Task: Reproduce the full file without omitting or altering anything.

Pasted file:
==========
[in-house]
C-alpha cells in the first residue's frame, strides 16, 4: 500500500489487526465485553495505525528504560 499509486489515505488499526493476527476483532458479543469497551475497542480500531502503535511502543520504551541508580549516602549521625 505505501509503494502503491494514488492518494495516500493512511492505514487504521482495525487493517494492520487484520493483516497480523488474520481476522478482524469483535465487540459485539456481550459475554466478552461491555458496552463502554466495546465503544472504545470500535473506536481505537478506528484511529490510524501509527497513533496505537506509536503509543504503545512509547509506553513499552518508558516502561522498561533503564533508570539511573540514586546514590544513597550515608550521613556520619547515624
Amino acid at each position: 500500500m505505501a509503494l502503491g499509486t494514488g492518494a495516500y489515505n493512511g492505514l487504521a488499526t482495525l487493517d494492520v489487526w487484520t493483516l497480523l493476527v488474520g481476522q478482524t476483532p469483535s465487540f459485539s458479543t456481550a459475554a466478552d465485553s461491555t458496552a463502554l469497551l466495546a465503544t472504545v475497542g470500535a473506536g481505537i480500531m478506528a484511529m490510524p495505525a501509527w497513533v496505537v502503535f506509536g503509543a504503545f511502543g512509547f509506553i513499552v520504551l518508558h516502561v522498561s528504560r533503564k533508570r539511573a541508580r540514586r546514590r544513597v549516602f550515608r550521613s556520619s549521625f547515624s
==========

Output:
[in-house]
C-alpha cells in the first residue's frame, strides 16, 4: 500500500489487526465485553495505525528504560 499509486489515505488499526493476527476483532458479543469497551475497542480500531502503535511502543520504551541508580549516602549521625 505505501509503494502503491494514488492518494495516500493512511492505514487504521482495525487493517494492520487484520493483516497480523488474520481476522478482524469483535465487540459485539456481550459475554466478552461491555458496552463502554466495546465503544472504545470500535473506536481505537478506528484511529490510524501509527497513533496505537506509536503509543504503545512509547509506553513499552518508558516502561522498561533503564533508570539511573540514586546514590544513597550515608550521613556520619547515624
Amino acid at each position: 500500500m505505501a509503494l502503491g499509486t494514488g492518494a495516500y489515505n493512511g492505514l487504521a488499526t482495525l487493517d494492520v489487526w487484520t493483516l497480523l493476527v488474520g481476522q478482524t476483532p469483535s465487540f459485539s458479543t456481550a459475554a466478552d465485553s461491555t458496552a463502554l469497551l466495546a465503544t472504545v475497542g470500535a473506536g481505537i480500531m478506528a484511529m490510524p495505525a501509527w497513533v496505537v502503535f506509536g503509543a504503545f511502543g512509547f509506553i513499552v520504551l518508558h516502561v522498561s528504560r533503564k533508570r539511573a541508580r540514586r546514590r544513597v549516602f550515608r550521613s556520619s549521625f547515624s